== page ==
Fengon, brother to this prince Horvendile, who [not] only fretting and despiting in his heart at the great honor and reputation won by his brother in warlike affairs but solicited and provoked by a foolish jealousy to see him honored with royal alliance, and fearing thereby to be deposed from his part of the government, or rather desiring to be only governor, thereby to obscure the memory of the victories and conquests of his brother Horvendile, determined, whatsoever happened, to kill him; which he effected in such sort that no man once so much as suspected him, every man esteeming that from such and so firm a knot of alliance and consanguinity there could proceed no other issue than the full effects of virtue and courtesy. But, as I said before, the desire of bearing sovereign rule and authority respecteth neither blood nor amity, nor caring for virtue, as being wholly without respect of laws, or majesty divine; for it is not possible that he which invadeth the country and taketh away the riches of another man without cause or reason should know or fear God. Was not this a crafty and subtle counselor? But he might have thought that the mother, knowing her husband's case, would not cast her son into the danger of death. But Fengon, having secretly assembled certain men, and perceiving himself strong enough to execute his enterprise, Horvendile his brother being at a banquet with his friends, suddenly set upon him, where he slew him as traitorously, as cunningly he purged himself of so detestable a murder to his subjects; for that before he had any violent or bloody hands, or once committed parricide upon his brother, he had incestuously abused his wife, whose honor he ought as well to have sought and procured as traitorously he pursued and effected his destruction.

    And it is most certain that the man that abandoneth himself to any notorious and wicked action, whereby he becometh a great sinner, he careth not to commit much more heinous and abominable offenses, and covered his boldness and wicked practice with so great subtlety and policy, and under a veil of mere simplicity, that, being favored for the honest love that he bare to his sister-in-law, for whose sake, he affirmed, he had in that sort murdered his brother, that his sin found excuse among the common people, and of the nobility was esteemed for justice; for that Geruth, being as courteous a princess as any then living in the north parts, and one that had never once so much as offended any of her subjects, either commons or courtiers, this adulter and infamous murderer slandered his dead brother that he would have slain his wife, and that he, by chance finding him upon the point ready to do it, in defense of the lady had slain him, bearing off the blows which as then he struck at the innocent princess without any other cause of malice whatsoever. Wherein he wanted no false witnesses to approve his act, which deposed in like sort as the wicked calumniator himself protested, being the same persons that had borne him company and were participants of his treason; so that instead of pursuing him as a parricide and an incestuous person, all the courtiers admired and flattered him in his good fortune, making more account of false witnesses and detestable wicked reporters, and more honoring the calumniators than they esteemed of those that, seeking to call the matter in question and admiring the virtues of the murdered prince, would have punished the massacrers and bereavers of his life. Which was the cause that Fengon, boldened and encouraged by such impunity, durst venture to couple himself in marriage with her whom he used as his concubine during good Horvendile's life, in that sort spotting his name with a double vice, and charging his conscience with abominable guilt and twofold impiety, as incestuous adultery and parricide murder; and that the unfortunate and wicked woman, that had received the honor to be the wife of one of the valiantest and wiseth princes in the north, embased herself in such vile sort as to falsify her faith unto him, and, which is worse, to marry him that had been the tyrannous murderer of her lawful husband; which made divers men think that she had been the causer of the murder, thereby to live in her adultery without control.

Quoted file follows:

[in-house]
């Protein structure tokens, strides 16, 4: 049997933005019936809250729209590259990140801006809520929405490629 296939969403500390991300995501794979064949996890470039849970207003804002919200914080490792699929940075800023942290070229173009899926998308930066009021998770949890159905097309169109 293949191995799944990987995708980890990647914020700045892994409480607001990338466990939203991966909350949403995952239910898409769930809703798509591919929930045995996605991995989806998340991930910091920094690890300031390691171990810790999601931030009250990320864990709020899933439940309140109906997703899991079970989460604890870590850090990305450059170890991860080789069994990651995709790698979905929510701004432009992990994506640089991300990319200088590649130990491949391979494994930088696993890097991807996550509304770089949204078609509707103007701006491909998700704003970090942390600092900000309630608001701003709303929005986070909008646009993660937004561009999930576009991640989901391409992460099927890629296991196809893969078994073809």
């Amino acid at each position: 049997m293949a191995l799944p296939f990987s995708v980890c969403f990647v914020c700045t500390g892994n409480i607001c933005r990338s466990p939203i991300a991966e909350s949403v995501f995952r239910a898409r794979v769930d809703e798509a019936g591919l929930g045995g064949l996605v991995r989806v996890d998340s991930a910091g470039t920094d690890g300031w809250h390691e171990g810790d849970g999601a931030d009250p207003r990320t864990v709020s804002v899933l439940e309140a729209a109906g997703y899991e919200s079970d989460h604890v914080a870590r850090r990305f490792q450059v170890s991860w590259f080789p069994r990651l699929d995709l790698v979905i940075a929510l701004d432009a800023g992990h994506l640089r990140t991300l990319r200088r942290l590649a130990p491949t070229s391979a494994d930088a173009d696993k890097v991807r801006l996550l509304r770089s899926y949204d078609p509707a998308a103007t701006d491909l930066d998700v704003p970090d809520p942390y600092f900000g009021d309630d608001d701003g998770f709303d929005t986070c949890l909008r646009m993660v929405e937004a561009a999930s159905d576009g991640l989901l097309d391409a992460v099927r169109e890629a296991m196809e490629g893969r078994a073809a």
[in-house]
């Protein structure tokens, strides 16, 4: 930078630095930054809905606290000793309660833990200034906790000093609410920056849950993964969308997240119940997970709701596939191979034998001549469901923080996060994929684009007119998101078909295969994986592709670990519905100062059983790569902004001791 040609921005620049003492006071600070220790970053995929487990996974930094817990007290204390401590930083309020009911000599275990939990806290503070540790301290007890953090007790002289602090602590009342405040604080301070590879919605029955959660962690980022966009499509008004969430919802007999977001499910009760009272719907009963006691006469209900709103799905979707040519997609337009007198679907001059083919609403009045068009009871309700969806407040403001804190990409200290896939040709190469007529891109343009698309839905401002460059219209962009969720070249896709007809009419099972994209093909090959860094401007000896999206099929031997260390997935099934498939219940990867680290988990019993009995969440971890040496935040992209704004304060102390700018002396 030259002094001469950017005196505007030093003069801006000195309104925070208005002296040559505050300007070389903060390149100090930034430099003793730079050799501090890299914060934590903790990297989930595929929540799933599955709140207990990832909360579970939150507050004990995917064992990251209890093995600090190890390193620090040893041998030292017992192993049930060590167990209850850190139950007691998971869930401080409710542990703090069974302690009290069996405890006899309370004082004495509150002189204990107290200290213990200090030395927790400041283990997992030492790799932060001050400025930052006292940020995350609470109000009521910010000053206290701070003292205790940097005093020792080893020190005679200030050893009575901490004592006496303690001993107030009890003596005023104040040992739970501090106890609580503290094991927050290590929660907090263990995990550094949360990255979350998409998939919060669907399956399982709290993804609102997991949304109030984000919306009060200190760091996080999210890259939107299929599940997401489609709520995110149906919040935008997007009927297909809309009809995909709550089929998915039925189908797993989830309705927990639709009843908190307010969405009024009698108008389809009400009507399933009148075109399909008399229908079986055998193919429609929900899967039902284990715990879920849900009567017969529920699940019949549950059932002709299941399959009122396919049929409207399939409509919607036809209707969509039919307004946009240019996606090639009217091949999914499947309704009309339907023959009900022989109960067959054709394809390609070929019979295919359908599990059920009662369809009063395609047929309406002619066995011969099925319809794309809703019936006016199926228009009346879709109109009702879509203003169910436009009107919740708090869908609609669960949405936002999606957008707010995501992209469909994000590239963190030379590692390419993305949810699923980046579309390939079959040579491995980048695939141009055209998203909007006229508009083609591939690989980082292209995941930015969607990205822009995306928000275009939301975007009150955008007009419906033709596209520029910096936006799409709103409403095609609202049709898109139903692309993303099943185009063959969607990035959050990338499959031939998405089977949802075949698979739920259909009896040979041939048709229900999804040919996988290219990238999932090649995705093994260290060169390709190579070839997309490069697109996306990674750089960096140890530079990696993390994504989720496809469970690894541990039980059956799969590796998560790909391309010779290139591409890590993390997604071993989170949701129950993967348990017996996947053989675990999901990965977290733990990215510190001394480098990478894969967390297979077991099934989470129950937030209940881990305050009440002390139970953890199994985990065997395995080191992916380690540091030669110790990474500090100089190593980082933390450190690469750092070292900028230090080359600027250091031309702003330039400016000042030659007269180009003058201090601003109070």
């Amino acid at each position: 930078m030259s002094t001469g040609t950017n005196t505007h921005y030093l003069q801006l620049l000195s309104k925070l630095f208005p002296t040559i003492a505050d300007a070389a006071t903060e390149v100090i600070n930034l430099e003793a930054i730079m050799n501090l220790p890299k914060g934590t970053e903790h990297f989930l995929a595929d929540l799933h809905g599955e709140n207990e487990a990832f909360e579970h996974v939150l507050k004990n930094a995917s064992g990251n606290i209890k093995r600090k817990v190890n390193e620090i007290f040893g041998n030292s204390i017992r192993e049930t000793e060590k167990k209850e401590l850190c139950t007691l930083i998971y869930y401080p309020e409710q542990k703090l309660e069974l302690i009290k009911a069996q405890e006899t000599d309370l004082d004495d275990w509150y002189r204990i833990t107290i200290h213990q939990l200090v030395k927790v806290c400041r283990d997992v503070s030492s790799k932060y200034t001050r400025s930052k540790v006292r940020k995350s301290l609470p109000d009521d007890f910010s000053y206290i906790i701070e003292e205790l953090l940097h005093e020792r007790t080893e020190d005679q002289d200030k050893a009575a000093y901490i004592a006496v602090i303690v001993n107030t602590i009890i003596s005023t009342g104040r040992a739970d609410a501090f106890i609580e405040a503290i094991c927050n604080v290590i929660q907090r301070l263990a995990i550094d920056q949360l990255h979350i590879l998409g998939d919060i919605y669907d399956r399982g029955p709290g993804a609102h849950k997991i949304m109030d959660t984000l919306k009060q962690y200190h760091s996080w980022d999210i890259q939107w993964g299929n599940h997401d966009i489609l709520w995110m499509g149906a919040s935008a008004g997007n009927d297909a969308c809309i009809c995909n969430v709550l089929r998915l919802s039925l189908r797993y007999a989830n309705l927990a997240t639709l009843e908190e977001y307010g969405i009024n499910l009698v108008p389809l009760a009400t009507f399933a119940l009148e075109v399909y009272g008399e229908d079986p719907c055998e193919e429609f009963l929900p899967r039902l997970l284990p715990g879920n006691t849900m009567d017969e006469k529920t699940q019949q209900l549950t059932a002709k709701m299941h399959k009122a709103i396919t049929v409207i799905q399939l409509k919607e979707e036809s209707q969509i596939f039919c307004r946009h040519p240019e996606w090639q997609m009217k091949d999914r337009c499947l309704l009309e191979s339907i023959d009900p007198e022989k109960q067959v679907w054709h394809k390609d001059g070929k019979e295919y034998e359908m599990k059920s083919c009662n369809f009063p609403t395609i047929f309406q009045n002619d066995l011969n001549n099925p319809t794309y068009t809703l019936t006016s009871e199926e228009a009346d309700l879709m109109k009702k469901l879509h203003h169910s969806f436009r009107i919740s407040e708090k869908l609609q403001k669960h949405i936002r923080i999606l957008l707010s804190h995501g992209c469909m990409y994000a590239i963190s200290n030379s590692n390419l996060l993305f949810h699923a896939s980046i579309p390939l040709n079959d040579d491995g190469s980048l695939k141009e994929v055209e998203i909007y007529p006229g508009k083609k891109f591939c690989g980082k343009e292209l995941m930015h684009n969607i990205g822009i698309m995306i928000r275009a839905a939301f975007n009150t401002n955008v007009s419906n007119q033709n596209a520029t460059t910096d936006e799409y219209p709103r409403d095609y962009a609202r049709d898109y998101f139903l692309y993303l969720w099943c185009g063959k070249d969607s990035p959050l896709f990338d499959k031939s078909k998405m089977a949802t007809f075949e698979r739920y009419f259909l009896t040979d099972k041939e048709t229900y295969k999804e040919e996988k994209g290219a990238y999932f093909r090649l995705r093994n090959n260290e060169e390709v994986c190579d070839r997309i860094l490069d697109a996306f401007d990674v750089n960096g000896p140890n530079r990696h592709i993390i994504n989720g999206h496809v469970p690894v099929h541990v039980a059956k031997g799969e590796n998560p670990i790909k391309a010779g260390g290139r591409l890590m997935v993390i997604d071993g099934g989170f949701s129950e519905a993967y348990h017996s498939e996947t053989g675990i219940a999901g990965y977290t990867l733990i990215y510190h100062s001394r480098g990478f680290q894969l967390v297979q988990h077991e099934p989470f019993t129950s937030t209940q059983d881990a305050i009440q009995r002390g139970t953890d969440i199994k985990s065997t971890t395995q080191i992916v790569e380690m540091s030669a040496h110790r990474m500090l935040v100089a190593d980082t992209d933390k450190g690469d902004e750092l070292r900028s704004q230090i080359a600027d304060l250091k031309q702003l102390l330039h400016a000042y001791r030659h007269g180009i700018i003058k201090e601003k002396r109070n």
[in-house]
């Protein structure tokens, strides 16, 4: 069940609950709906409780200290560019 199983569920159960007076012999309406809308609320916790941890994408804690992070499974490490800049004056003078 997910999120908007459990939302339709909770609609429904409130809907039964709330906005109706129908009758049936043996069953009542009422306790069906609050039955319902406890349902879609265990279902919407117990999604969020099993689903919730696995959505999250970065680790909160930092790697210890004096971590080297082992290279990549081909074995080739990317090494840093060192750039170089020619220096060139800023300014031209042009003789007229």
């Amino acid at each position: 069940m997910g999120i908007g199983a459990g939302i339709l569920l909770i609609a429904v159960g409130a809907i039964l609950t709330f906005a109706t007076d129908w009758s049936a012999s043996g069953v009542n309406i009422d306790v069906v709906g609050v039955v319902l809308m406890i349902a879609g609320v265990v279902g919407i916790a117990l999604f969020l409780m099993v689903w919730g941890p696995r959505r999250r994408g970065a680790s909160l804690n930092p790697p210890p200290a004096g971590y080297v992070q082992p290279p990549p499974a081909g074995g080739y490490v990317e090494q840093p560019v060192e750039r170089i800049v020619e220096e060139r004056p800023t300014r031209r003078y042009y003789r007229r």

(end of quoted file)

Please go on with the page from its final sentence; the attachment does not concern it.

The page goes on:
10But where shall a man find a more wicked and bold woman than a great personage once having loosed the bands of honor and honesty? This princess, who at the first, for her rare virtues and courtesies, was honored of all men and beloved of her husband, as soon as she once gave ear to the tyrant Fengon, forgot both the rank she held among the greatest names and the duty of an honest wife on her behalf. But I will not stand to gaze and marvel at women, for that there are many which seek to blaze and set them forth, in which their writings they spare not to blame them all for the faults of some one or few women. But I say that either nature ought to have bereaved man of that opinion to accompany with women, or else to endow them with such spirits as that they may easily support the crosses they endure, without complaining so often and so strangely, seeing it is their own beastliness that overthrows them. For if it be so that a woman is so imperfect a creature as they make her to be, and that they know this beast to be so hard to be tamed as they affirm, why then are they so foolish to preserve them, and so dull and brutish as to trust their deceitful and wanton embracings? But let us leave her in this extremity of laciviousness, and proceed to show you in what sort the young prince Hamlet behaved himself to escape the tyranny of his uncle.